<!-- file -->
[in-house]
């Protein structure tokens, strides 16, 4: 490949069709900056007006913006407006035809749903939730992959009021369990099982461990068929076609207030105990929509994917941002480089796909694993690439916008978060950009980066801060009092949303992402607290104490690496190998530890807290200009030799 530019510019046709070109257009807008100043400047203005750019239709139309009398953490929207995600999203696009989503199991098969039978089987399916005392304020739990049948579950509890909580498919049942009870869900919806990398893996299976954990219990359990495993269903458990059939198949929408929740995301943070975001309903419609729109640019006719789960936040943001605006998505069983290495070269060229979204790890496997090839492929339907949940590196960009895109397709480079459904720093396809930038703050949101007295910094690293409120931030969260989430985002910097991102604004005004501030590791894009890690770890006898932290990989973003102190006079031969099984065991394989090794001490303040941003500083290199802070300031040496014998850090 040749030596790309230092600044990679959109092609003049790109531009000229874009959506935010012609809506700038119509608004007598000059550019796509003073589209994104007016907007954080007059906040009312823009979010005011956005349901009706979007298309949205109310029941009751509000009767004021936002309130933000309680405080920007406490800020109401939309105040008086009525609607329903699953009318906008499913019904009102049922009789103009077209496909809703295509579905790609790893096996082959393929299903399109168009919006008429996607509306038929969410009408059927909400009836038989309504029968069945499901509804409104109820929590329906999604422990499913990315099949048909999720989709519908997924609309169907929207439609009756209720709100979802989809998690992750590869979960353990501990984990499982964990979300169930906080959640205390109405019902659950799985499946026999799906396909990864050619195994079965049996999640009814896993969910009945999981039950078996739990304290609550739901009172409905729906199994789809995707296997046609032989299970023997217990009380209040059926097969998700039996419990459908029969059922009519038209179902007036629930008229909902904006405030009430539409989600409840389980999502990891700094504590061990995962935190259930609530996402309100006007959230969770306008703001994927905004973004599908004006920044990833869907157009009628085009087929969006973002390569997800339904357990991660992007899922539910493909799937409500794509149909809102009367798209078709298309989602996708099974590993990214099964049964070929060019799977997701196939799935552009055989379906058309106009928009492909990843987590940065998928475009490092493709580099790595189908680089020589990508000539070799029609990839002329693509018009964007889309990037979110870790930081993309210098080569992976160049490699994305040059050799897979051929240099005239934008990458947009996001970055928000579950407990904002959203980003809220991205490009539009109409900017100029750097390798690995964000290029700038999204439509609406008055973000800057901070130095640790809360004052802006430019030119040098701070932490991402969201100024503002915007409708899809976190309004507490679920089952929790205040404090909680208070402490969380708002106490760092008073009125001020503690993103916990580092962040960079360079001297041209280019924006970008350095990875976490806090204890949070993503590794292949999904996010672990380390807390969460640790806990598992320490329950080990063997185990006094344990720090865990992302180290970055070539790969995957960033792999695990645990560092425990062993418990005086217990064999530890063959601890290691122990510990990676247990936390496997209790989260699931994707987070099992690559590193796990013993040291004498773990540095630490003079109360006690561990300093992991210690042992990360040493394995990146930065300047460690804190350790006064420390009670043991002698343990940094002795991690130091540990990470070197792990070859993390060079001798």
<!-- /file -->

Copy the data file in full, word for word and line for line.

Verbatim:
[in-house]
């Protein structure tokens, strides 16, 4: 490949069709900056007006913006407006035809749903939730992959009021369990099982461990068929076609207030105990929509994917941002480089796909694993690439916008978060950009980066801060009092949303992402607290104490690496190998530890807290200009030799 530019510019046709070109257009807008100043400047203005750019239709139309009398953490929207995600999203696009989503199991098969039978089987399916005392304020739990049948579950509890909580498919049942009870869900919806990398893996299976954990219990359990495993269903458990059939198949929408929740995301943070975001309903419609729109640019006719789960936040943001605006998505069983290495070269060229979204790890496997090839492929339907949940590196960009895109397709480079459904720093396809930038703050949101007295910094690293409120931030969260989430985002910097991102604004005004501030590791894009890690770890006898932290990989973003102190006079031969099984065991394989090794001490303040941003500083290199802070300031040496014998850090 040749030596790309230092600044990679959109092609003049790109531009000229874009959506935010012609809506700038119509608004007598000059550019796509003073589209994104007016907007954080007059906040009312823009979010005011956005349901009706979007298309949205109310029941009751509000009767004021936002309130933000309680405080920007406490800020109401939309105040008086009525609607329903699953009318906008499913019904009102049922009789103009077209496909809703295509579905790609790893096996082959393929299903399109168009919006008429996607509306038929969410009408059927909400009836038989309504029968069945499901509804409104109820929590329906999604422990499913990315099949048909999720989709519908997924609309169907929207439609009756209720709100979802989809998690992750590869979960353990501990984990499982964990979300169930906080959640205390109405019902659950799985499946026999799906396909990864050619195994079965049996999640009814896993969910009945999981039950078996739990304290609550739901009172409905729906199994789809995707296997046609032989299970023997217990009380209040059926097969998700039996419990459908029969059922009519038209179902007036629930008229909902904006405030009430539409989600409840389980999502990891700094504590061990995962935190259930609530996402309100006007959230969770306008703001994927905004973004599908004006920044990833869907157009009628085009087929969006973002390569997800339904357990991660992007899922539910493909799937409500794509149909809102009367798209078709298309989602996708099974590993990214099964049964070929060019799977997701196939799935552009055989379906058309106009928009492909990843987590940065998928475009490092493709580099790595189908680089020589990508000539070799029609990839002329693509018009964007889309990037979110870790930081993309210098080569992976160049490699994305040059050799897979051929240099005239934008990458947009996001970055928000579950407990904002959203980003809220991205490009539009109409900017100029750097390798690995964000290029700038999204439509609406008055973000800057901070130095640790809360004052802006430019030119040098701070932490991402969201100024503002915007409708899809976190309004507490679920089952929790205040404090909680208070402490969380708002106490760092008073009125001020503690993103916990580092962040960079360079001297041209280019924006970008350095990875976490806090204890949070993503590794292949999904996010672990380390807390969460640790806990598992320490329950080990063997185990006094344990720090865990992302180290970055070539790969995957960033792999695990645990560092425990062993418990005086217990064999530890063959601890290691122990510990990676247990936390496997209790989260699931994707987070099992690559590193796990013993040291004498773990540095630490003079109360006690561990300093992991210690042992990360040493394995990146930065300047460690804190350790006064420390009670043991002698343990940094002795991690130091540990990470070197792990070859993390060079001798």